Firstly, I think someone may or may not agree with the concepts proposed here, but that doesn't make it a bad question. The OP has a background in physics and is asking how comparable are his observations to that of experienced hams, this forum would seem an ideal place to ask such questions, but it also means he looks at things a little bit differently than the rest of us mere mortals.

If I understood correctly

the model is looking at the 'electron mass' (for lack of a better phrase) of the wire. In a given cycle, the voltage source will try push in x electrons into the wire, and then take back the same number of electrons back in the -ve half. Because the voltage source is a sine wave the power plot also resembles a sine wave. But what happens if the wire is not long enough, i.e. it physically does not carry said number of electrons. The voltage (and power) will peak too soon, much like when a capacitor is charged it will not accept anymore electrons. The OP added a capacitor, here the capacitor is akin to increasing the length of the wire, i.e. it provides it with more "electron mass", and things are back in phase again. But too much "mass" and we start getting back-currents... here I would think the power peaks too late (?)

What makes this analogy hard to grasp is that in practice, if the antenna is too short for the desired frequency we get a capacitive component in the impedance, and we correct it by adding inductance... in the OP model the solution is too add more "mass" to the wire, he does it by adding a capacitor.

I would argue we could add "mass" by making the wire thicker, then in practice you'd be sacrificing gain for bandwidth.. as indeed happens with real antennas.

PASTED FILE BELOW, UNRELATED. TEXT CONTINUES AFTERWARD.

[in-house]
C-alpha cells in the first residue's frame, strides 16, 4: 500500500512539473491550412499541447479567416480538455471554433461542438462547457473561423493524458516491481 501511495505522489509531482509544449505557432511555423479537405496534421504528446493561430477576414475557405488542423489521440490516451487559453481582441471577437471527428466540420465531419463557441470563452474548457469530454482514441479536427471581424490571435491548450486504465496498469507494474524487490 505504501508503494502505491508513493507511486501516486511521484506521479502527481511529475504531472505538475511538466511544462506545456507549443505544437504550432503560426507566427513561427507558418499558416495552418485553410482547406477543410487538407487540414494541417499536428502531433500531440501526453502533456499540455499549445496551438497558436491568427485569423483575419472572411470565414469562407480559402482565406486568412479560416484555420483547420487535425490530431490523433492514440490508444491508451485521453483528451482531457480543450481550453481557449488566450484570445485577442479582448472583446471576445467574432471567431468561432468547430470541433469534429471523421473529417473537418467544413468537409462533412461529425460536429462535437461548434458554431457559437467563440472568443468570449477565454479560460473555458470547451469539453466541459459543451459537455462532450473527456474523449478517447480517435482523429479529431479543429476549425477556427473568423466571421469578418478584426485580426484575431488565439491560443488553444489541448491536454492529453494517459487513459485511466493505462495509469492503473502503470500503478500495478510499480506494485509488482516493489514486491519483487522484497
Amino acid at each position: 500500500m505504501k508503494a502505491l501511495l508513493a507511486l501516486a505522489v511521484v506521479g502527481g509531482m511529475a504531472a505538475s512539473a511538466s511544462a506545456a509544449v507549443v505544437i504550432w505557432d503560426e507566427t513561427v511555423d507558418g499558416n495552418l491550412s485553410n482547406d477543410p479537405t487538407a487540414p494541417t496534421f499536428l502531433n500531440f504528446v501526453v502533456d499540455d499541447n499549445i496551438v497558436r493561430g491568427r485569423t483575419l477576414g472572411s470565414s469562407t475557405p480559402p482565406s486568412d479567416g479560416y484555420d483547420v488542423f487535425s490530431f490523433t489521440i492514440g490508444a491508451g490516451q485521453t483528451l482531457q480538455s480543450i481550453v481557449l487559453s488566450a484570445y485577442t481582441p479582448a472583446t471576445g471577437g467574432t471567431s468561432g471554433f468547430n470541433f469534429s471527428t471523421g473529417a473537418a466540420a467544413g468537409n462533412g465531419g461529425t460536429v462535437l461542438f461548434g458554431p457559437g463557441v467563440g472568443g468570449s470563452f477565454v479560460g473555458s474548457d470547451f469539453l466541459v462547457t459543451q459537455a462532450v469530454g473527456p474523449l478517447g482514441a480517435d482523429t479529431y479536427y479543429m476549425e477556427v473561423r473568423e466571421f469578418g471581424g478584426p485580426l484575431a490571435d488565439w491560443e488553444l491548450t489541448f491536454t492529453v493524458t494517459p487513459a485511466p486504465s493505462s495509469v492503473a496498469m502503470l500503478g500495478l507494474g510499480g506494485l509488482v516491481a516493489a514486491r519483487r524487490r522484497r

I hope I got that right... but the point is, if it's a bad model, please someone explain why? As a noob, I am always searching for interesting analogies to help me understand complex concepts, antenna theory is a complex concept! Much like how water pipe analogies help beginners learn DC concepts.. I know the hams in this forum long ago stopped thinking in terms of water pipes..

Edit: Many are pointing out that inductance was not mentioned in the model. At the lower frequencies, such as provided by the DC motor source, inductance would have very little effect and capacitance would dominate in his observations.

Question for the OP, is this all theoretical or are you getting these values from an actual setup ?

• “The voltage (and power) will peak too soon, much like when a capacitor is charged it will not accept anymore electrons. The OP added a capacitor, here the capacitor is akin to increasing the length of the wire,” That is the main point, thank you for formulating it well. – HolgerFiedler Dec 28 '18 at 12:55